What comes to mind when you hear the word, betrayal?

Is it Shakespeare’s famous play, Julius Caesar, with loyal Brutus among the first to stab Caesar? While dying he says, Et tu, Brute? “Even you, Brutus?”

Is it Boromir, in Lord of the Rings when he attempts to kill Frodo to take hold of the One Ring. Frodo?

Is it Harry Potter and the Prisoner of Azkaban, in that scene with Sirius Black & Peter Pettigrew...where Black says in a terrible fury, “What was there to be gained by fighting the most evil wizard who has ever existed? ... Only innocent lives, Peter!"

"You don't understand!" whined Pettigrew. "He would have killed me, Sirius!"


Maybe you think of the Bible. The Bible begins with a story of betrayal. Eve betrays Adam by eating and hanging him forbidden fruit, Adam betrays Eve “the woman you gave me!” and Adam and Eve betray God.

Or maybe the word betray conjures up a time when you were hurt by a friend or burned by family. Have you experienced betrayal?

When was the last time someone betrayed you?

In 1991, one researcher found that 70% of married women cheated on their partners. In 93’, another study confirmed 72% of married men have as well. Then in 2004, the University of Chicago study stated that 1 out of 4 married men has had at least one affair! All of this means that in our culture, the likelihood of being betrayed is extremely high. Over 12 million people were using the affair website Infidelity is more likely than fidelity.

So the odds are high that someone we know could betray us. I pray that it’s not as severe as someone betraying you to put you to death, or a spouse betraying you for an affair, but betrayal is likely in this life. We live with and we are sinners. Betrayal is a part of life, and we’re going to get hurt by someone at some point.

Did you know that Jesus knows what it’s like to be betrayed? He was betrayed by a good friend. 

Judas Iscariot was one of the closest friends Jesus had. He was invited in and welcomed as a dear friend. And so on his last night and last supper, he's dining with his close group of friends. And Jesus tells the disciples that one of them will betray him. And how do they react? (See John 13:22 and following for the full story.) 

The disciples looked at one another. You can picture it, they’re in a room together and things just really got awkward. Their eyes dart at one another. I wonder if it’s him. Peter’s got that look in his eye. I’ll bet it’s Thomas, he’s always questioning Jesus... Then Peter motions over to John, the disciple whom Jesus loved who was reclining at Jesus’ side and he gets him to ask “Lord, who is it??” They’re all curious. Is it him? Is it me?

You can picture Judas mouthing this question, even though inside he knows it’s him. But Jesus gives this answer in John 13:25, “It is he to whom I will give this morsel of bread when I have dipped it.” So when he had dipped the morsel, he gave it to Judas, the son of Simon Iscariot.

There it is. Jesus gives him a gift. You have to understand that Judas was invited to this meal as the guest of honor. That’s where he’s seated at the table—as a close friend. It was custom to give the honorary morsel to the person sitting in that seat. Judas was singled out here, not so that everyone could point fingers but so that he would know that he was deeply loved. Despite what Jesus knew he was going to do, Jesus still wanted to give him this gift.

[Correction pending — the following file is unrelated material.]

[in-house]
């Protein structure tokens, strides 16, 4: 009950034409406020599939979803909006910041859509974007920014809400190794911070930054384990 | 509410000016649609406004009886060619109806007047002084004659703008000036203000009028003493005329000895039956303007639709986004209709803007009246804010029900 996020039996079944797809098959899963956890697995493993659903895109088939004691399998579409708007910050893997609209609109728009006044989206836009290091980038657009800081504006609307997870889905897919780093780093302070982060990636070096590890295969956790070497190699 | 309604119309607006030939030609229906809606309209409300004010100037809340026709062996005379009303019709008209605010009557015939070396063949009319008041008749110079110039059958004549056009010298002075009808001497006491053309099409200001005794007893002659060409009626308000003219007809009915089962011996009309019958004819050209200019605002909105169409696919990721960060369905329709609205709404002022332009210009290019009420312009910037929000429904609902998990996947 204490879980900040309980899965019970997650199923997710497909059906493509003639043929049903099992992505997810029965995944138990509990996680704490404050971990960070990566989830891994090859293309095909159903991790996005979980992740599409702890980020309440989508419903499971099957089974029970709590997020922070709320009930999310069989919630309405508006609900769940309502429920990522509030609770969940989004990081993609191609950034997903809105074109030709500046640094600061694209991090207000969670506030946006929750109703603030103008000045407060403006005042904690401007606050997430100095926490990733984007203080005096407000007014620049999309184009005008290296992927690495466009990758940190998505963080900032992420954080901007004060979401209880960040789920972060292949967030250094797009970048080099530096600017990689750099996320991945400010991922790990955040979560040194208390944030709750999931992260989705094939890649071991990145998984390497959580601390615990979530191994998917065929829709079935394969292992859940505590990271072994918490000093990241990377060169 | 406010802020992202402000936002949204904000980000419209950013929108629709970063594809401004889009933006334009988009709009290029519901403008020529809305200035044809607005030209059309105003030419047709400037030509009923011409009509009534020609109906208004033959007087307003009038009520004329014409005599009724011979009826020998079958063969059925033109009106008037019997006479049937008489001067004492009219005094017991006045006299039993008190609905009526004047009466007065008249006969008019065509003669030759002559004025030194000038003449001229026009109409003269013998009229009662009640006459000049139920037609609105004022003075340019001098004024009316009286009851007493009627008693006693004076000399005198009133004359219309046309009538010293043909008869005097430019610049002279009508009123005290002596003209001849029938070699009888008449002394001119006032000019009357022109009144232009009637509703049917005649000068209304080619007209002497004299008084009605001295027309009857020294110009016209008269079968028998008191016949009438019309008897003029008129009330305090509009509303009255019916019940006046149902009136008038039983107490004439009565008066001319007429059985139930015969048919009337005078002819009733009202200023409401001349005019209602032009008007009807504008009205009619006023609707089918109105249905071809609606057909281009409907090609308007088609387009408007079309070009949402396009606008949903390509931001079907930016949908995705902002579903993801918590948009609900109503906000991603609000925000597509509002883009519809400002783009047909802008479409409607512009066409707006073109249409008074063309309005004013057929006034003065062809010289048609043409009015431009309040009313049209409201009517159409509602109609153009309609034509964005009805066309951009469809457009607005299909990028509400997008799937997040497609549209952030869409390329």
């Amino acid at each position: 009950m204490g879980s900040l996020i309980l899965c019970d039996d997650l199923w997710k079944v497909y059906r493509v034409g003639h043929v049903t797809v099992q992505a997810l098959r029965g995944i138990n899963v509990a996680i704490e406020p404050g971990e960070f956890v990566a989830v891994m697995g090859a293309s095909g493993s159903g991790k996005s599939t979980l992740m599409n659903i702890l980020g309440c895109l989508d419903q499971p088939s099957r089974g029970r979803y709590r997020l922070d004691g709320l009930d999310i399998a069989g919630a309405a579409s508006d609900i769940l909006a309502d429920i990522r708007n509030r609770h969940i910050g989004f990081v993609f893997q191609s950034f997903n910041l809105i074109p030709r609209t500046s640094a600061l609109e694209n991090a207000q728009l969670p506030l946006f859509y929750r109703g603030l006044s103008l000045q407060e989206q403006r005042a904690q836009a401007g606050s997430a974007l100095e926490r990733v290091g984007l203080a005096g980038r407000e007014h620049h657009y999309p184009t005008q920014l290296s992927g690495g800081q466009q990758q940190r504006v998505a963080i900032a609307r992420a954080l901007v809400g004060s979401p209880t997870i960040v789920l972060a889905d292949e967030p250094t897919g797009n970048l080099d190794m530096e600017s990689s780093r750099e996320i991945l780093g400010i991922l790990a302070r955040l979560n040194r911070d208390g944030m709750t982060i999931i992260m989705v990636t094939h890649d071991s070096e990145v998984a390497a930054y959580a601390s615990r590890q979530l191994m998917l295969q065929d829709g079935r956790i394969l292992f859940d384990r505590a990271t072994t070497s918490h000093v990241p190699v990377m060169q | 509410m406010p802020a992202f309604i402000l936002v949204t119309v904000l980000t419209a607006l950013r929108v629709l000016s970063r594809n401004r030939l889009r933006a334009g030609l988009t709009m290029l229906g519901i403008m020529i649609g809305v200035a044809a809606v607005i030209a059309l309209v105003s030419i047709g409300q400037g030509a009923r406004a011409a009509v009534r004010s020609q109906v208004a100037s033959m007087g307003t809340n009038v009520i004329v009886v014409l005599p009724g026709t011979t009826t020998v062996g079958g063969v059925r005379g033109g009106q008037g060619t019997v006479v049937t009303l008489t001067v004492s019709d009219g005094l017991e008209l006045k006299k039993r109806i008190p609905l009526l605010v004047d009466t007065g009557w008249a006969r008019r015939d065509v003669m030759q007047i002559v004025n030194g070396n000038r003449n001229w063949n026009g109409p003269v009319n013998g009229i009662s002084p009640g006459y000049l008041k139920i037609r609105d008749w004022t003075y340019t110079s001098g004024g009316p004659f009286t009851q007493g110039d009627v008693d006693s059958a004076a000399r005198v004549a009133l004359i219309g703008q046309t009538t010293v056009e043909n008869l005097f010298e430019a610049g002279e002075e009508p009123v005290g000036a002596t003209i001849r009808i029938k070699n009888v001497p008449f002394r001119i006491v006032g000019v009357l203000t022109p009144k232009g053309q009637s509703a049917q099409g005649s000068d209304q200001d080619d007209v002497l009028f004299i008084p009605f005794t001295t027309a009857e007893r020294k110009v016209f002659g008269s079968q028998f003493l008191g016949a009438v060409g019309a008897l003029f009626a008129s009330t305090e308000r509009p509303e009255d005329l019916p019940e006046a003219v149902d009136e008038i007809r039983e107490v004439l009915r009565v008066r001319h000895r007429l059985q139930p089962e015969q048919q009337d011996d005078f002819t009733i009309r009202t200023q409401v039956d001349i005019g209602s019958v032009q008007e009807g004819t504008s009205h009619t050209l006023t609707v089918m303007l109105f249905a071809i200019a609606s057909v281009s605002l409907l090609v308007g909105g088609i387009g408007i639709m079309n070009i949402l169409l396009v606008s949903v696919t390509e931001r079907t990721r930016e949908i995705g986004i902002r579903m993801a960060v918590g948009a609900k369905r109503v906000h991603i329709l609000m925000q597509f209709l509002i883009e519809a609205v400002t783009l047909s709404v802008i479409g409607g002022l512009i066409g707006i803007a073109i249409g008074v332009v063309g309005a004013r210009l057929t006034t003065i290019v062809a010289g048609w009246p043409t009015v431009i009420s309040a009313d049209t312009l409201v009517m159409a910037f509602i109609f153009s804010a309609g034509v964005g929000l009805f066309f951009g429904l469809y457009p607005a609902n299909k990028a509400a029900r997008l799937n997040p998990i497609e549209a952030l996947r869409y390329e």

It’s as if Jesus said to him: Judas, I know you. I know what you are going to do. But I fully love you anyway. To be fully known yet fully loved is what all of us are longing for, and it’s the gift that Jesus offered Judas. But he didn’t take it. This morsel is a final act of love. It’s a gesture of love, of, Judas, won’t you please reconsider your choices? Won’t you come home? Judas, of course, takes the morsel and eats it, but he does not join this eating with faith. He takes the food but rejects the gift of love.

It’s a sad moment. A sad occasion. And at this point everything changes. He has made up his mind to betray Jesus, and so Jesus lets him go and have what his heart wanted. 30 pieces of silver is what he really wanted. He didn’t want Jesus. 

Jesus offers his future to the betraying lips of Judas, and he’s betrayed with a kiss, captured, and crucified.

I think what’s revealing about this scene is what it reveals about ourselves. Judas represents what is true about all of us, deep down. We are prone to wander, Lord I feel it, prone to leave the God I love. We are easily led astray, we quickly falter and fall into sin. When given the choice between repentance and running away, we’ll choose running any day. The truth is, we are not always going to love one another as ourselves. On most days, I’m going to look out and love #1.

Judas personifies this collective sin in all of our hearts. He is the prime example of why Jesus let Judas betray him. So Jesus could be nailed to the cross. Betraying sinners need the Christ who was betrayed, beaten, and hung on a cross.

Jesus demonstrates for us what it's truly like to love an enemy. He gives himself for his friends, and he offers himself to his enemies. Here, take my body and my blood. And when they refuse it, he gives up himself to be crucified for the forgiveness of all those who would come to him. What a Savior! What a friend!

Jesus came and lived and died and rose again to give sinners himself, and all the blessings that flow from such a gift. We get nothing less than Christ with all his benefits in the gospel.

Receive in him—the beautiful, bountiful gift of love. 

Nicholas Davis

Rev. Nicholas Davis is a minister in the Presbyterian Church in America.

Follow on Twitter

Follow on Instagram